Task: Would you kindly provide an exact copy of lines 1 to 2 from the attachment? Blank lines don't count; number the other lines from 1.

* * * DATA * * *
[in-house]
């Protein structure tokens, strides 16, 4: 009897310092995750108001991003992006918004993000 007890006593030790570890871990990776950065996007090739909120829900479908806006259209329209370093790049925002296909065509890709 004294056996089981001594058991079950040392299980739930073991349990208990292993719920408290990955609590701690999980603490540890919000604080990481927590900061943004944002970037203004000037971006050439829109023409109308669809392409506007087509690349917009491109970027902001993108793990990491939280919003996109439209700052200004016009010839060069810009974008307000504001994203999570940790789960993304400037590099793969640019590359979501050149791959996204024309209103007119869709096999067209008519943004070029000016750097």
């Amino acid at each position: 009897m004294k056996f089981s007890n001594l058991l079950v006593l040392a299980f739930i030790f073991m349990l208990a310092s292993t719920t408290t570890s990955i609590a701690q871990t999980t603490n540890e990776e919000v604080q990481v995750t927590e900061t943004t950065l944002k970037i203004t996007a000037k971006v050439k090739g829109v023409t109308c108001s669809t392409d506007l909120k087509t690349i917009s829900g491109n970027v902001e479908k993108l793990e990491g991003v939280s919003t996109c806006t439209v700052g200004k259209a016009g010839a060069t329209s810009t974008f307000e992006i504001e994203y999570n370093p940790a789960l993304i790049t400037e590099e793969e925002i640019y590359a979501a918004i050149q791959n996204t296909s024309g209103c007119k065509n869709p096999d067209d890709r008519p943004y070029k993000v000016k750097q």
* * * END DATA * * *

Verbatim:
[in-house]
């Protein structure tokens, strides 16, 4: 009897310092995750108001991003992006918004993000 007890006593030790570890871990990776950065996007090739909120829900479908806006259209329209370093790049925002296909065509890709 004294056996089981001594058991079950040392299980739930073991349990208990292993719920408290990955609590701690999980603490540890919000604080990481927590900061943004944002970037203004000037971006050439829109023409109308669809392409506007087509690349917009491109970027902001993108793990990491939280919003996109439209700052200004016009010839060069810009974008307000504001994203999570940790789960993304400037590099793969640019590359979501050149791959996204024309209103007119869709096999067209008519943004070029000016750097």